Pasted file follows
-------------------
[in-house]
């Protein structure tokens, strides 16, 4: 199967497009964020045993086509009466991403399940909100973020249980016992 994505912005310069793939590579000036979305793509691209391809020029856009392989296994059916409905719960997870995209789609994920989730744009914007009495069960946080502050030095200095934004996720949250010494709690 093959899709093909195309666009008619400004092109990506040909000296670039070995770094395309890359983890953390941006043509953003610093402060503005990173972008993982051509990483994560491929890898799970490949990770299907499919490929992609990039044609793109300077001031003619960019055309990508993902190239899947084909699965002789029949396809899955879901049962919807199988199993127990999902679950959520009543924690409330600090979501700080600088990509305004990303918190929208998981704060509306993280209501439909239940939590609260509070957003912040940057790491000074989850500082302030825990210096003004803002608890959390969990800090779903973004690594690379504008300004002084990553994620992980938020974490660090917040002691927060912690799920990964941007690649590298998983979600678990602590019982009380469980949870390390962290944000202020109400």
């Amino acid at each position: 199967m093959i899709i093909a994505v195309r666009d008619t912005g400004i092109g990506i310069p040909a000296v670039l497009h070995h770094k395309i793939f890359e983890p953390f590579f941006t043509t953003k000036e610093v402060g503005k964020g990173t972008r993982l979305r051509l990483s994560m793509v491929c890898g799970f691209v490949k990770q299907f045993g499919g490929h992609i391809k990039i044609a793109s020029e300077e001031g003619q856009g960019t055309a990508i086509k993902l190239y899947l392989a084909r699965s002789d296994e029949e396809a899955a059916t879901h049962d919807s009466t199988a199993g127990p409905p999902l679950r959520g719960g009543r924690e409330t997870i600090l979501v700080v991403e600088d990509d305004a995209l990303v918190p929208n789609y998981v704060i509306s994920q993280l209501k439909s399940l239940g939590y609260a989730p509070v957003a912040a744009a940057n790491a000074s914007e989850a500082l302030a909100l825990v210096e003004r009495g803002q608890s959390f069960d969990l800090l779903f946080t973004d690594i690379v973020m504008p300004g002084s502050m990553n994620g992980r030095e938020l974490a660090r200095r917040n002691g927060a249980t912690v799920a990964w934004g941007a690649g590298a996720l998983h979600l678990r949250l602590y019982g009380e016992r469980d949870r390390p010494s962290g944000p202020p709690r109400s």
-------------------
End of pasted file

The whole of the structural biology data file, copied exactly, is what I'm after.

[in-house]
């Protein structure tokens, strides 16, 4: 199967497009964020045993086509009466991403399940909100973020249980016992 994505912005310069793939590579000036979305793509691209391809020029856009392989296994059916409905719960997870995209789609994920989730744009914007009495069960946080502050030095200095934004996720949250010494709690 093959899709093909195309666009008619400004092109990506040909000296670039070995770094395309890359983890953390941006043509953003610093402060503005990173972008993982051509990483994560491929890898799970490949990770299907499919490929992609990039044609793109300077001031003619960019055309990508993902190239899947084909699965002789029949396809899955879901049962919807199988199993127990999902679950959520009543924690409330600090979501700080600088990509305004990303918190929208998981704060509306993280209501439909239940939590609260509070957003912040940057790491000074989850500082302030825990210096003004803002608890959390969990800090779903973004690594690379504008300004002084990553994620992980938020974490660090917040002691927060912690799920990964941007690649590298998983979600678990602590019982009380469980949870390390962290944000202020109400």
């Amino acid at each position: 199967m093959i899709i093909a994505v195309r666009d008619t912005g400004i092109g990506i310069p040909a000296v670039l497009h070995h770094k395309i793939f890359e983890p953390f590579f941006t043509t953003k000036e610093v402060g503005k964020g990173t972008r993982l979305r051509l990483s994560m793509v491929c890898g799970f691209v490949k990770q299907f045993g499919g490929h992609i391809k990039i044609a793109s020029e300077e001031g003619q856009g960019t055309a990508i086509k993902l190239y899947l392989a084909r699965s002789d296994e029949e396809a899955a059916t879901h049962d919807s009466t199988a199993g127990p409905p999902l679950r959520g719960g009543r924690e409330t997870i600090l979501v700080v991403e600088d990509d305004a995209l990303v918190p929208n789609y998981v704060i509306s994920q993280l209501k439909s399940l239940g939590y609260a989730p509070v957003a912040a744009a940057n790491a000074s914007e989850a500082l302030a909100l825990v210096e003004r009495g803002q608890s959390f069960d969990l800090l779903f946080t973004d690594i690379v973020m504008p300004g002084s502050m990553n994620g992980r030095e938020l974490a660090r200095r917040n002691g927060a249980t912690v799920a990964w934004g941007a690649g590298a996720l998983h979600l678990r949250l602590y019982g009380e016992r469980d949870r390390p010494s962290g944000p202020p709690r109400s």